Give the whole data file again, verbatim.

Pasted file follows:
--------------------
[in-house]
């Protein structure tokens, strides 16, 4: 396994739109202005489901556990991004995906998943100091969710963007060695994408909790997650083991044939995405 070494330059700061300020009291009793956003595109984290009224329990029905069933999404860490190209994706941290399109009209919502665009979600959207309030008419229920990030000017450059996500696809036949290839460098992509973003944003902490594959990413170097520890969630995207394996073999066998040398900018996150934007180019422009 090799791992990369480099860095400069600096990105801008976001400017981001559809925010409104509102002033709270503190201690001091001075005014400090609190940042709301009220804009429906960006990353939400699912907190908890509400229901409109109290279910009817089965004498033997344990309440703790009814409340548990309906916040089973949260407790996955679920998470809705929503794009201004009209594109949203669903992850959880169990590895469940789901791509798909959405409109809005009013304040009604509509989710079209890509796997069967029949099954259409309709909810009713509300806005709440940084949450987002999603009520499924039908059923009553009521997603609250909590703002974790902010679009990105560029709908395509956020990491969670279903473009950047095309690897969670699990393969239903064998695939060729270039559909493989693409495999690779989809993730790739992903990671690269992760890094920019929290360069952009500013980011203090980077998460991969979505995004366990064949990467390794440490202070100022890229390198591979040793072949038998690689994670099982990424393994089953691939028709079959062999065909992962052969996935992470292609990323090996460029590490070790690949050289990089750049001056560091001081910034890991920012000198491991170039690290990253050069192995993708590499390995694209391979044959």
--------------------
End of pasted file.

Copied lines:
[in-house]
């Protein structure tokens, strides 16, 4: 396994739109202005489901556990991004995906998943100091969710963007060695994408909790997650083991044939995405 070494330059700061300020009291009793956003595109984290009224329990029905069933999404860490190209994706941290399109009209919502665009979600959207309030008419229920990030000017450059996500696809036949290839460098992509973003944003902490594959990413170097520890969630995207394996073999066998040398900018996150934007180019422009 090799791992990369480099860095400069600096990105801008976001400017981001559809925010409104509102002033709270503190201690001091001075005014400090609190940042709301009220804009429906960006990353939400699912907190908890509400229901409109109290279910009817089965004498033997344990309440703790009814409340548990309906916040089973949260407790996955679920998470809705929503794009201004009209594109949203669903992850959880169990590895469940789901791509798909959405409109809005009013304040009604509509989710079209890509796997069967029949099954259409309709909810009713509300806005709440940084949450987002999603009520499924039908059923009553009521997603609250909590703002974790902010679009990105560029709908395509956020990491969670279903473009950047095309690897969670699990393969239903064998695939060729270039559909493989693409495999690779989809993730790739992903990671690269992760890094920019929290360069952009500013980011203090980077998460991969979505995004366990064949990467390794440490202070100022890229390198591979040793072949038998690689994670099982990424393994089953691939028709079959062999065909992962052969996935992470292609990323090996460029590490070790690949050289990089750049001056560091001081910034890991920012000198491991170039690290990253050069192995993708590499390995694209391979044959």